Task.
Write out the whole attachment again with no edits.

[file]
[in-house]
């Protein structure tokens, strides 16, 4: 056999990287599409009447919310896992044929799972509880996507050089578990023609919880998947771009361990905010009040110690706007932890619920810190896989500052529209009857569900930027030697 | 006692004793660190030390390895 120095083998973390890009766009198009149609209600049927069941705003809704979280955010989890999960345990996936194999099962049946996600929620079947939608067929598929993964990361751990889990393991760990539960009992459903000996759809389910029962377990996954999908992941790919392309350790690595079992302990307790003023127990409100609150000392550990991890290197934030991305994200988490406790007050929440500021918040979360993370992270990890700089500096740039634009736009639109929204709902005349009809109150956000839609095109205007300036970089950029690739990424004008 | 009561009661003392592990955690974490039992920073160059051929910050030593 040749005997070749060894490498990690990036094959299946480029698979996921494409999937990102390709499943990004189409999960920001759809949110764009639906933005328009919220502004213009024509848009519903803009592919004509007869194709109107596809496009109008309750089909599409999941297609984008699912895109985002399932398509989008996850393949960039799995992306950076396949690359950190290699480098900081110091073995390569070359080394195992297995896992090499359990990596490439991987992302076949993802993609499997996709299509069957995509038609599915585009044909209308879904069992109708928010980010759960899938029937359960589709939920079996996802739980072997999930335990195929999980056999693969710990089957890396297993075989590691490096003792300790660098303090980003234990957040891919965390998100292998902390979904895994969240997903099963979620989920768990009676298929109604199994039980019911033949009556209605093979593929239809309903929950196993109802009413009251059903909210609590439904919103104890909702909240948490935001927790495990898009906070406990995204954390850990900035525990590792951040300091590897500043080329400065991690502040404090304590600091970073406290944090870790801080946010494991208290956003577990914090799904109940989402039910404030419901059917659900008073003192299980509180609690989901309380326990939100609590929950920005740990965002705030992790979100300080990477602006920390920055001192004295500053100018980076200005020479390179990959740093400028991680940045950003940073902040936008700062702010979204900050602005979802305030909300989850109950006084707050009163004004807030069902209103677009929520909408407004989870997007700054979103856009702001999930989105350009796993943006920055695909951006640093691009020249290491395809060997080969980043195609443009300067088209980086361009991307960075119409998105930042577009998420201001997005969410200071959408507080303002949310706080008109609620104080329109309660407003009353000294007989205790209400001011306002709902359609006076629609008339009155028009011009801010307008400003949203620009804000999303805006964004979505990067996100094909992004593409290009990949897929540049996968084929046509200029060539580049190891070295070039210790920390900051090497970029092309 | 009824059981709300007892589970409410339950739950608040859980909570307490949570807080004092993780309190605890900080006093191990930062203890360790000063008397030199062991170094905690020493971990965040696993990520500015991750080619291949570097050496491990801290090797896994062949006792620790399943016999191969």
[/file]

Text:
[in-house]
């Protein structure tokens, strides 16, 4: 056999990287599409009447919310896992044929799972509880996507050089578990023609919880998947771009361990905010009040110690706007932890619920810190896989500052529209009857569900930027030697 | 006692004793660190030390390895 120095083998973390890009766009198009149609209600049927069941705003809704979280955010989890999960345990996936194999099962049946996600929620079947939608067929598929993964990361751990889990393991760990539960009992459903000996759809389910029962377990996954999908992941790919392309350790690595079992302990307790003023127990409100609150000392550990991890290197934030991305994200988490406790007050929440500021918040979360993370992270990890700089500096740039634009736009639109929204709902005349009809109150956000839609095109205007300036970089950029690739990424004008 | 009561009661003392592990955690974490039992920073160059051929910050030593 040749005997070749060894490498990690990036094959299946480029698979996921494409999937990102390709499943990004189409999960920001759809949110764009639906933005328009919220502004213009024509848009519903803009592919004509007869194709109107596809496009109008309750089909599409999941297609984008699912895109985002399932398509989008996850393949960039799995992306950076396949690359950190290699480098900081110091073995390569070359080394195992297995896992090499359990990596490439991987992302076949993802993609499997996709299509069957995509038609599915585009044909209308879904069992109708928010980010759960899938029937359960589709939920079996996802739980072997999930335990195929999980056999693969710990089957890396297993075989590691490096003792300790660098303090980003234990957040891919965390998100292998902390979904895994969240997903099963979620989920768990009676298929109604199994039980019911033949009556209605093979593929239809309903929950196993109802009413009251059903909210609590439904919103104890909702909240948490935001927790495990898009906070406990995204954390850990900035525990590792951040300091590897500043080329400065991690502040404090304590600091970073406290944090870790801080946010494991208290956003577990914090799904109940989402039910404030419901059917659900008073003192299980509180609690989901309380326990939100609590929950920005740990965002705030992790979100300080990477602006920390920055001192004295500053100018980076200005020479390179990959740093400028991680940045950003940073902040936008700062702010979204900050602005979802305030909300989850109950006084707050009163004004807030069902209103677009929520909408407004989870997007700054979103856009702001999930989105350009796993943006920055695909951006640093691009020249290491395809060997080969980043195609443009300067088209980086361009991307960075119409998105930042577009998420201001997005969410200071959408507080303002949310706080008109609620104080329109309660407003009353000294007989205790209400001011306002709902359609006076629609008339009155028009011009801010307008400003949203620009804000999303805006964004979505990067996100094909992004593409290009990949897929540049996968084929046509200029060539580049190891070295070039210790920390900051090497970029092309 | 009824059981709300007892589970409410339950739950608040859980909570307490949570807080004092993780309190605890900080006093191990930062203890360790000063008397030199062991170094905690020493971990965040696993990520500015991750080619291949570097050496491990801290090797896994062949006792620790399943016999191969």